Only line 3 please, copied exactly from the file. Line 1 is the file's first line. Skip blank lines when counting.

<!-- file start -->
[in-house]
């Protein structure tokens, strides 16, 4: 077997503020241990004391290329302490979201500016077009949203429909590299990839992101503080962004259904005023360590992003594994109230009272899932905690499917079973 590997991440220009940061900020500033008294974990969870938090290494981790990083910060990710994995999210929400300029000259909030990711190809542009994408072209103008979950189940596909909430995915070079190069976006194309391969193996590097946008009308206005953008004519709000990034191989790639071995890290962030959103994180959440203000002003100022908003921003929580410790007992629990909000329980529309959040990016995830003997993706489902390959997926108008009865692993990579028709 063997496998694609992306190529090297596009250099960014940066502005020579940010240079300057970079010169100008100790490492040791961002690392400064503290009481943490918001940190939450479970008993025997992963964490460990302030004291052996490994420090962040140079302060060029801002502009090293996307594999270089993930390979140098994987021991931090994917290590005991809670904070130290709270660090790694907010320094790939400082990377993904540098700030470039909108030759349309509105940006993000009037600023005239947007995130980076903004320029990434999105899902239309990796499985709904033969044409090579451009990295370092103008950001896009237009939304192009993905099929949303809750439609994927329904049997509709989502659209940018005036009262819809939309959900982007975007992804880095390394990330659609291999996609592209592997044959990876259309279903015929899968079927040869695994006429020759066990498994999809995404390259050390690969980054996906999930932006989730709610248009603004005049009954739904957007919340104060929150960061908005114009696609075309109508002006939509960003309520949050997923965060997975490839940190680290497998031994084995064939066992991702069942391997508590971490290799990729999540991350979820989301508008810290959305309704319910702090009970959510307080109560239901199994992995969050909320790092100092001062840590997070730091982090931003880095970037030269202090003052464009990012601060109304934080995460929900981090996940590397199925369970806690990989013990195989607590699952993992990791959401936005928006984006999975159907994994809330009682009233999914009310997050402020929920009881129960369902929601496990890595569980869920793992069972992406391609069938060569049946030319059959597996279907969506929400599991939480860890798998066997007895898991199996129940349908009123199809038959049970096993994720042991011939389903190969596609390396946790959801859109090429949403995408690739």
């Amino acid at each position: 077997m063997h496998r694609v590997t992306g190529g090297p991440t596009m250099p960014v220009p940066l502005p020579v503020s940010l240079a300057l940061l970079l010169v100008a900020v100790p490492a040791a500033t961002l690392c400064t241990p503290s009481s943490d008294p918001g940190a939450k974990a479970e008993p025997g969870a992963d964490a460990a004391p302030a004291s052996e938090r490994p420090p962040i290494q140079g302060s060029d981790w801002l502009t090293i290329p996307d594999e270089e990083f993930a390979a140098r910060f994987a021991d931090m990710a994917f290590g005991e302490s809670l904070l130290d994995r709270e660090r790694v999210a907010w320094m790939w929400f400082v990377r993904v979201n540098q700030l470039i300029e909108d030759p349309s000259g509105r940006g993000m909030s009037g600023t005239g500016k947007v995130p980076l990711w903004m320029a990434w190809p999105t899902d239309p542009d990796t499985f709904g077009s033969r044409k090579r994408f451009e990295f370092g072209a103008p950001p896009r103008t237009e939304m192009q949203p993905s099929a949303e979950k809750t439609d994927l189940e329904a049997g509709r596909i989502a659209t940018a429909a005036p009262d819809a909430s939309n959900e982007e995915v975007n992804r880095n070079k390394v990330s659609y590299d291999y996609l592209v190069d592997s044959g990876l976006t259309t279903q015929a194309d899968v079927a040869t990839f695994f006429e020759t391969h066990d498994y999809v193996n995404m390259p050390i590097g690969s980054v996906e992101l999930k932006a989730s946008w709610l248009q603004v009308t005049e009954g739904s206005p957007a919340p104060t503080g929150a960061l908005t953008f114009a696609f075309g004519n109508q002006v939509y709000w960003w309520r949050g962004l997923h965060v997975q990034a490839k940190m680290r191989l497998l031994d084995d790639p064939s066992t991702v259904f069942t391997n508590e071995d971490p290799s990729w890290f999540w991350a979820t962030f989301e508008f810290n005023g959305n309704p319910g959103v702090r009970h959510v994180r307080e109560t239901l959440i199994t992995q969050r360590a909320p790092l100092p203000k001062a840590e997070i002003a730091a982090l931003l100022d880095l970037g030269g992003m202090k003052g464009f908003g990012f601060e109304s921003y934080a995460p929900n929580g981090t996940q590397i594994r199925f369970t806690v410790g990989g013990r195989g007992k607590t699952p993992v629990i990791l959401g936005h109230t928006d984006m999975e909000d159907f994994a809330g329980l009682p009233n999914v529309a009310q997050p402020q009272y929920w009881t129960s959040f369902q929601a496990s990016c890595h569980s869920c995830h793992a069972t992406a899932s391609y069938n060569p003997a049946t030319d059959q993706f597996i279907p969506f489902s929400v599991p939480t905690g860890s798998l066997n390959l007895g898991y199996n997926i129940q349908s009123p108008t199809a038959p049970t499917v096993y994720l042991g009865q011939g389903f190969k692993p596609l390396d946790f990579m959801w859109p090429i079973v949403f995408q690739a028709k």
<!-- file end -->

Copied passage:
């Amino acid at each position: 077997m063997h496998r694609v590997t992306g190529g090297p991440t596009m250099p960014v220009p940066l502005p020579v503020s940010l240079a300057l940061l970079l010169v100008a900020v100790p490492a040791a500033t961002l690392c400064t241990p503290s009481s943490d008294p918001g940190a939450k974990a479970e008993p025997g969870a992963d964490a460990a004391p302030a004291s052996e938090r490994p420090p962040i290494q140079g302060s060029d981790w801002l502009t090293i290329p996307d594999e270089e990083f993930a390979a140098r910060f994987a021991d931090m990710a994917f290590g005991e302490s809670l904070l130290d994995r709270e660090r790694v999210a907010w320094m790939w929400f400082v990377r993904v979201n540098q700030l470039i300029e909108d030759p349309s000259g509105r940006g993000m909030s009037g600023t005239g500016k947007v995130p980076l990711w903004m320029a990434w190809p999105t899902d239309p542009d990796t499985f709904g077009s033969r044409k090579r994408f451009e990295f370092g072209a103008p950001p896009r103008t237009e939304m192009q949203p993905s099929a949303e979950k809750t439609d994927l189940e329904a049997g509709r596909i989502a659209t940018a429909a005036p009262d819809a909430s939309n959900e982007e995915v975007n992804r880095n070079k390394v990330s659609y590299d291999y996609l592209v190069d592997s044959g990876l976006t259309t279903q015929a194309d899968v079927a040869t990839f695994f006429e020759t391969h066990d498994y999809v193996n995404m390259p050390i590097g690969s980054v996906e992101l999930k932006a989730s946008w709610l248009q603004v009308t005049e009954g739904s206005p957007a919340p104060t503080g929150a960061l908005t953008f114009a696609f075309g004519n109508q002006v939509y709000w960003w309520r949050g962004l997923h965060v997975q990034a490839k940190m680290r191989l497998l031994d084995d790639p064939s066992t991702v259904f069942t391997n508590e071995d971490p290799s990729w890290f999540w991350a979820t962030f989301e508008f810290n005023g959305n309704p319910g959103v702090r009970h959510v994180r307080e109560t239901l959440i199994t992995q969050r360590a909320p790092l100092p203000k001062a840590e997070i002003a730091a982090l931003l100022d880095l970037g030269g992003m202090k003052g464009f908003g990012f601060e109304s921003y934080a995460p929900n929580g981090t996940q590397i594994r199925f369970t806690v410790g990989g013990r195989g007992k607590t699952p993992v629990i990791l959401g936005h109230t928006d984006m999975e909000d159907f994994a809330g329980l009682p009233n999914v529309a009310q997050p402020q009272y929920w009881t129960s959040f369902q929601a496990s990016c890595h569980s869920c995830h793992a069972t992406a899932s391609y069938n060569p003997a049946t030319d059959q993706f597996i279907p969506f489902s929400v599991p939480t905690g860890s798998l066997n390959l007895g898991y199996n997926i129940q349908s009123p108008t199809a038959p049970t499917v096993y994720l042991g009865q011939g389903f190969k692993p596609l390396d946790f990579m959801w859109p090429i079973v949403f995408q690739a028709k």